Skip to main content

Acting on one's own behest, in "Captain America: Civil War"

If "Captain America: Civil War" somehow was occurring in our actual world, it's a no-brainer as to which side — Cap's, who wants to keep the Avengers independent; or Iron Man's, who believes the team should essentially part of the security force of the United Nations — is right, the more progressive: the genuine evolution as to where the Avengers must go. Cap's would represent a sort of childish nationalism, where one country stands apart from the world because it can't see global cooperation as something other than entanglements and forced passivity, a curtailing of freedom: America as it was in the world until about Obama. Iron Man's would represent an adult appreciation that respecting the global community is the best way to not be a sort of global antagonist: the kind of force Vision talks about in the world that baits nations into warfare and terrorism that could have been drawn peaceful. But in this film world, overall, Iron Man's side, joining the United Nations, is mostly seem to be about a lapse of mature judgment, not a recognition of it. 

It actually is made to seem closer to what is occurring psychically when people who were once interested in being cosmopolitan start identifying themselves "starkly" as proudly nationalist: fitting yourself into the nationalist collective, you surrender distinction and autonomy but "feel good" because you suddenly feel free of antagonists for your own previous independence — a kind of defensive clinging, a retreat, undertaken not out of "wisdom" but because some great punishment was felt sure to be coming. This isn't to say that some of the members who decide for the U.N. aren't made to seem noteworthy for doing so: Scarlett Johansson's Black Widow, in particular, is made to seem as if she made a deliberated choice, where experience and age and the benefits of faithful friendship have all helped her to see the world in a more enlightened and sophisticated and less personal demon-haunted way (Don Cheadle's War Machine's pronounced, instant decision, on the other hand, seems a bit a flunky's response, as well as arrogant: he'd demand for a team that he's been part of, for how long?). But overall this steering towards the U.N. is made to seem as if it's part of the machinations summoned of the wilful mind of Iron Man, when he wants to chastise and punish his own teammates because he feels himself filled-up with rottenness. 

Iron Man's a bit of a wreck in this film, and it's not made to seem owed to the after-effects of having made the near self-sacrifice of himself through directing a nuclear weapon towards an armada, beckoning close in deep space. This is not him akin to Mark Ruffalo's Hulk, or in this film, Elizabeth Olsen's Scarlett Witch, taken apart over psychic repercussions from wrought damages on the battlefield — innocent lives lost, or near-lost. Rather, his troubles here are "Rosebud" territory: there's some terrible, terrible guilt associated with feelings towards his mother and father, that are bubbling up in a mad way, making it so that, for him, whatever carnage his team was responsible for in the past — whole wasted city blocks, whole wasted cities — bears the smallest comparative relevance.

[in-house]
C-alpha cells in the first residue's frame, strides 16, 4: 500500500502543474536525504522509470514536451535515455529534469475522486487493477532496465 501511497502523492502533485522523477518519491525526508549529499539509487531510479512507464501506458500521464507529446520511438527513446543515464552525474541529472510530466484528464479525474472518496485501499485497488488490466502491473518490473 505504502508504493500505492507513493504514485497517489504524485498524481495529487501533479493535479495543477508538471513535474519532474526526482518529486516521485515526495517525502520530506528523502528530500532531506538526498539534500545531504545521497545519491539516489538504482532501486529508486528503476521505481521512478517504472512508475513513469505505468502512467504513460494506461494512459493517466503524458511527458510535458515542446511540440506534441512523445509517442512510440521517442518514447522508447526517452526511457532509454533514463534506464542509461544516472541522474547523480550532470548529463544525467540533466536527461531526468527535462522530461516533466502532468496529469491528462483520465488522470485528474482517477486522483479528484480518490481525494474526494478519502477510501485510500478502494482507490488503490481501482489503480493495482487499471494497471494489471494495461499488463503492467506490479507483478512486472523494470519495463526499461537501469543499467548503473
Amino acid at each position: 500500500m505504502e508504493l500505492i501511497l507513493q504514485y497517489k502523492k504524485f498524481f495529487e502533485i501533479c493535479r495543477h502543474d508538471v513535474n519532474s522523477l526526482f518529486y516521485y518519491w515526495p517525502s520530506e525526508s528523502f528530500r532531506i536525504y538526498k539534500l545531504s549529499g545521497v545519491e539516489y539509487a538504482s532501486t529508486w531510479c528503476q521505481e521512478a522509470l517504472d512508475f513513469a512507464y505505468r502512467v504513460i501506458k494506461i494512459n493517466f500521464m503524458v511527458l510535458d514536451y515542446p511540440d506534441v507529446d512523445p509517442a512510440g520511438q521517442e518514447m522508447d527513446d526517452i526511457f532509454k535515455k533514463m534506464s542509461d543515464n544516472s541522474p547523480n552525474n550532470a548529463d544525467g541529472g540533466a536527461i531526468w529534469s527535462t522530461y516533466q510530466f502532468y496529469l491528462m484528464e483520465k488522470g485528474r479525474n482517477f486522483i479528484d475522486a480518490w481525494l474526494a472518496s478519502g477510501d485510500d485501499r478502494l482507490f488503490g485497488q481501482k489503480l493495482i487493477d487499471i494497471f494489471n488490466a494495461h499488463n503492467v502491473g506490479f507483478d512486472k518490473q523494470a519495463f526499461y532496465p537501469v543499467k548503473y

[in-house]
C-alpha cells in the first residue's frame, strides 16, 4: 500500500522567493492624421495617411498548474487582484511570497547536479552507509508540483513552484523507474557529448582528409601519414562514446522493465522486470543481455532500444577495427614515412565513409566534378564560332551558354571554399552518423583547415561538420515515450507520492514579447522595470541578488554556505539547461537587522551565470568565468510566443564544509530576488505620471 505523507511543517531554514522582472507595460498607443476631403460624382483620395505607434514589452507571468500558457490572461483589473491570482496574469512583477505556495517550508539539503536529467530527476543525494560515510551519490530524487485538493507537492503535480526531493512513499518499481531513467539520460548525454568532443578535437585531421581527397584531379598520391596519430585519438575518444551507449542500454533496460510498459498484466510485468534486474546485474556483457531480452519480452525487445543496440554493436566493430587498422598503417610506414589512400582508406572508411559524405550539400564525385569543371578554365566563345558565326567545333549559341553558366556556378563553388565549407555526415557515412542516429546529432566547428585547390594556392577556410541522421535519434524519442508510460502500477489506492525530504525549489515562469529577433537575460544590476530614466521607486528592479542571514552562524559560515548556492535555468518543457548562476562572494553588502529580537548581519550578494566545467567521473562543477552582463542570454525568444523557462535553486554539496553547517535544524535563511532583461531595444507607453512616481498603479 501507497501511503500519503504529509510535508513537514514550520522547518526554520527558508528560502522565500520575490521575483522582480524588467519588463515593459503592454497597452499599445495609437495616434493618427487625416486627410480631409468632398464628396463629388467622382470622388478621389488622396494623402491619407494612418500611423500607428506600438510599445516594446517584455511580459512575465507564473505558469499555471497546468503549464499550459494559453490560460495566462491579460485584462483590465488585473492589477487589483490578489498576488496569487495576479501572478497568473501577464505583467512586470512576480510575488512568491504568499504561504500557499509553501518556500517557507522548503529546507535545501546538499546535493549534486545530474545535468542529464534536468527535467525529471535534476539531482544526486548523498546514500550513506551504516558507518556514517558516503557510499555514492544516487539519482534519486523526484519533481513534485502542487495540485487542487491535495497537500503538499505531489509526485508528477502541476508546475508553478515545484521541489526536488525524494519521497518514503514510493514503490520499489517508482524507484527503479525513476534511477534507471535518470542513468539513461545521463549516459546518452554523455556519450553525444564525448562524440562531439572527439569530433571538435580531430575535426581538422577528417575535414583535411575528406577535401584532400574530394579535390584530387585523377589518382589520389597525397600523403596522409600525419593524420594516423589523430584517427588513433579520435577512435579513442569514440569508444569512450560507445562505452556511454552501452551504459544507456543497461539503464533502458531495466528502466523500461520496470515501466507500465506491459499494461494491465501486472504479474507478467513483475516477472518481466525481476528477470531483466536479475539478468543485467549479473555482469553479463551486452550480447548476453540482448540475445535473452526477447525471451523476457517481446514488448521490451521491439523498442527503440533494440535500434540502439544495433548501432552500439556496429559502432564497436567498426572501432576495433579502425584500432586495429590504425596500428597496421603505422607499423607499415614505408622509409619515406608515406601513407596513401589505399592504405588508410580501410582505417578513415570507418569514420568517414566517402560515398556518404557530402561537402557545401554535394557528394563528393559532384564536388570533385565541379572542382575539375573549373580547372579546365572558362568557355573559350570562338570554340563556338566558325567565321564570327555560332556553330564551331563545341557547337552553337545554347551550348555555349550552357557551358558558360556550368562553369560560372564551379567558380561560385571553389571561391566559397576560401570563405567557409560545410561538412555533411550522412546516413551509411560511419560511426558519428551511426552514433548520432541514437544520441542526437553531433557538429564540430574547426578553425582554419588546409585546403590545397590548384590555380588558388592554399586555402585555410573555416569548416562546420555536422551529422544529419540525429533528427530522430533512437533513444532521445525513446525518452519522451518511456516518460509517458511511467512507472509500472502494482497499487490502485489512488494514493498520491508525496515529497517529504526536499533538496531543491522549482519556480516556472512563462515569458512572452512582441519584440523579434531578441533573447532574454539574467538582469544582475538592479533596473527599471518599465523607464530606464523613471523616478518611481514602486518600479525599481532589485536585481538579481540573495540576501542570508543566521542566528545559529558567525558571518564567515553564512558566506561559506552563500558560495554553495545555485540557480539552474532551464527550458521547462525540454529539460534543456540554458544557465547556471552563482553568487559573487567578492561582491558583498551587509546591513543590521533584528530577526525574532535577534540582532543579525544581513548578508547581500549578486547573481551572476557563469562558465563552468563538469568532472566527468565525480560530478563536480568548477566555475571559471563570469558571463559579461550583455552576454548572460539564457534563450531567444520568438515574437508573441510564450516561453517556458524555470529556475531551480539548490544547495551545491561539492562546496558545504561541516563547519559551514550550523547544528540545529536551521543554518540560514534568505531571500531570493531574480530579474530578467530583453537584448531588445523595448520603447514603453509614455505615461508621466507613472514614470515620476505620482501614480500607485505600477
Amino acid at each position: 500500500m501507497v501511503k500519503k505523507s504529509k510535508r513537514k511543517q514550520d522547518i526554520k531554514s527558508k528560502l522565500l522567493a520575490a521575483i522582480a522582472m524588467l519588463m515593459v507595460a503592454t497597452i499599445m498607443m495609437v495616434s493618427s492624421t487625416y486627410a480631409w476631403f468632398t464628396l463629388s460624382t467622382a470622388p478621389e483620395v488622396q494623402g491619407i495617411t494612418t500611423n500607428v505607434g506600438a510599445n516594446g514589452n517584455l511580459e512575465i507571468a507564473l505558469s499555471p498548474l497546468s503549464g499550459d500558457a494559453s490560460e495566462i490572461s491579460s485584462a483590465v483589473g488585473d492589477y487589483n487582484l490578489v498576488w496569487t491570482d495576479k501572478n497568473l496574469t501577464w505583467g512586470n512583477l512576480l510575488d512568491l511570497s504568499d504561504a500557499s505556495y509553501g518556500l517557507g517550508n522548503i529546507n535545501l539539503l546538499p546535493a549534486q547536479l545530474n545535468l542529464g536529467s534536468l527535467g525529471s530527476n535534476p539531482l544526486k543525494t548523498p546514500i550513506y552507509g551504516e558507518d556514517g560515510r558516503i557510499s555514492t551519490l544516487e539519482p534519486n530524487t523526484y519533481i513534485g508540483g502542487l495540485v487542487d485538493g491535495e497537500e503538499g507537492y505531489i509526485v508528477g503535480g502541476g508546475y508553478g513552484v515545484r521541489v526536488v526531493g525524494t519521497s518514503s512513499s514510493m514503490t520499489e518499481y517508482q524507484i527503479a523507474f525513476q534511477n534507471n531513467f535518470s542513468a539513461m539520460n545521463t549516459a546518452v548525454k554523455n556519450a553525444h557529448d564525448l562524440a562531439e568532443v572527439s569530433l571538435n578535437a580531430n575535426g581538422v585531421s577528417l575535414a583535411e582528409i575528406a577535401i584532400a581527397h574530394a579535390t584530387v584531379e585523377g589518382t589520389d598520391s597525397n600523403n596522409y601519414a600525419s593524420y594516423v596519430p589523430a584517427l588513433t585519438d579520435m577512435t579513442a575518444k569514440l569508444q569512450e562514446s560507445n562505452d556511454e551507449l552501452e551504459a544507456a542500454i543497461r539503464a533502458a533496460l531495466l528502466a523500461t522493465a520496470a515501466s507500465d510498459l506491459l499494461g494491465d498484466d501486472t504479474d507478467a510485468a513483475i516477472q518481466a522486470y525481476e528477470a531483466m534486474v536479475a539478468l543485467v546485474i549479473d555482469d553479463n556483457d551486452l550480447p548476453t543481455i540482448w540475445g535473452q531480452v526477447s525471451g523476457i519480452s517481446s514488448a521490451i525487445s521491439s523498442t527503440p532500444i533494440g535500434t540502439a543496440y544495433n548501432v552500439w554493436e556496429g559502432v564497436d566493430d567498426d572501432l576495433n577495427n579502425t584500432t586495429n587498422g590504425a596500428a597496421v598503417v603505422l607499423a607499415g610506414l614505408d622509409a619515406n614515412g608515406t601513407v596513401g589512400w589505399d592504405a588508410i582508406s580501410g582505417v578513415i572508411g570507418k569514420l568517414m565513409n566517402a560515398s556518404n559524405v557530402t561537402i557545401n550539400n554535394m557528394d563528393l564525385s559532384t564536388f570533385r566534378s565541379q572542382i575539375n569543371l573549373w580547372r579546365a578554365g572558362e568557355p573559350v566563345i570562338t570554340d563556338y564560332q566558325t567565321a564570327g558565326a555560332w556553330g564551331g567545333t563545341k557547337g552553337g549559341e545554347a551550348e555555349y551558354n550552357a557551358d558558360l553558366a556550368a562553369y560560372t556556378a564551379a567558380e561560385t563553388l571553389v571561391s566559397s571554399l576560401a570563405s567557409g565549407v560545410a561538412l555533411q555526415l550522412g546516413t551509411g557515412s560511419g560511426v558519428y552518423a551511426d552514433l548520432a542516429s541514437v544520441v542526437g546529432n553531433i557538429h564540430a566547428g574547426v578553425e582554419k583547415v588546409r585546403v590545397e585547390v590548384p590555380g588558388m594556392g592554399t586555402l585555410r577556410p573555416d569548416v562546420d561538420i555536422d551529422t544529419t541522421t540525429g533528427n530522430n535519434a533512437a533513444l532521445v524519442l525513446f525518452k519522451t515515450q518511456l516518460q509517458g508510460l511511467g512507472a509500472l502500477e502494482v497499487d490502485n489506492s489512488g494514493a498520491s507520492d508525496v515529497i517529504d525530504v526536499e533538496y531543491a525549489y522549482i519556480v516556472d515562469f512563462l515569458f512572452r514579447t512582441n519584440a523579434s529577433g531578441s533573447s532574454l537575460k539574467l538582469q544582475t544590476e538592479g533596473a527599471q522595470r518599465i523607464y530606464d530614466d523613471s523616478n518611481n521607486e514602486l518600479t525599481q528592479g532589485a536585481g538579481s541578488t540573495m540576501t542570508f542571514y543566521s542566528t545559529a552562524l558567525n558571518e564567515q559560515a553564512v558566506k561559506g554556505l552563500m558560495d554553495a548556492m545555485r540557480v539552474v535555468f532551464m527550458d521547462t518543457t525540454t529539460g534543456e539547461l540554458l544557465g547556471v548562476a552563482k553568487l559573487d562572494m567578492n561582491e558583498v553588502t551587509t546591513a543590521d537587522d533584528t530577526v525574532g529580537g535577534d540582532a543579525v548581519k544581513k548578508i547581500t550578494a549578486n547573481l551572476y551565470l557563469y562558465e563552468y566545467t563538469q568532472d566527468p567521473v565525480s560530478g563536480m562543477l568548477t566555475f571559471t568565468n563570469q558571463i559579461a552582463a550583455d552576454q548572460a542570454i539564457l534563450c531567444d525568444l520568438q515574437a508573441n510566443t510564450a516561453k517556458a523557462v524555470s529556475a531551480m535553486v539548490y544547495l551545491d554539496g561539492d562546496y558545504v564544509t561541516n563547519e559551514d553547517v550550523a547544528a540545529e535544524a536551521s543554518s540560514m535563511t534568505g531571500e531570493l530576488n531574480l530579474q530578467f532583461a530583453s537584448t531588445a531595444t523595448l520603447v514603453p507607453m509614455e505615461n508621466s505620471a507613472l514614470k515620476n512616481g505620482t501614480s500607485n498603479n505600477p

In the movie's first scene, where Tony Stark is revealing to an MIT audience a new-tech device he's invested hundreds of millions of dollars on, specifically to try and help himself rewire his brain so plaguing traumas can finally get eased, we have a sense of a guy, who, maybe in this instance — okay, yes — but maybe otherwise can't be trusted in a room with other people of about the same age he was when his genius was blossoming but so too his repudiation of his parents, just before — it turned out — they lost their lives in a car crash: the temptation might be, to help ease his own guilt, to project his own ostensible wickedness — which won't go away with time or even with brain-rewiring — onto some other self-representative. We don't sense it just here with this group of safely-ensconced, princeling children of the professional class, MITers, but when later in the film he seeks out adolescent Peter Parker, with all this young man's discomfort, his humiliating complete lack of ability to account himself well when actually pressed to be "the man" he claims for himself through his "Spider Man" moniker, there was a little bit of a feeling of someone come-along to manipulate and use, not to recruit —the wolf, the vampire, the predator, accidentally invited into the home, to prey on the squirming children caught within... all other pressing business, to the wayside.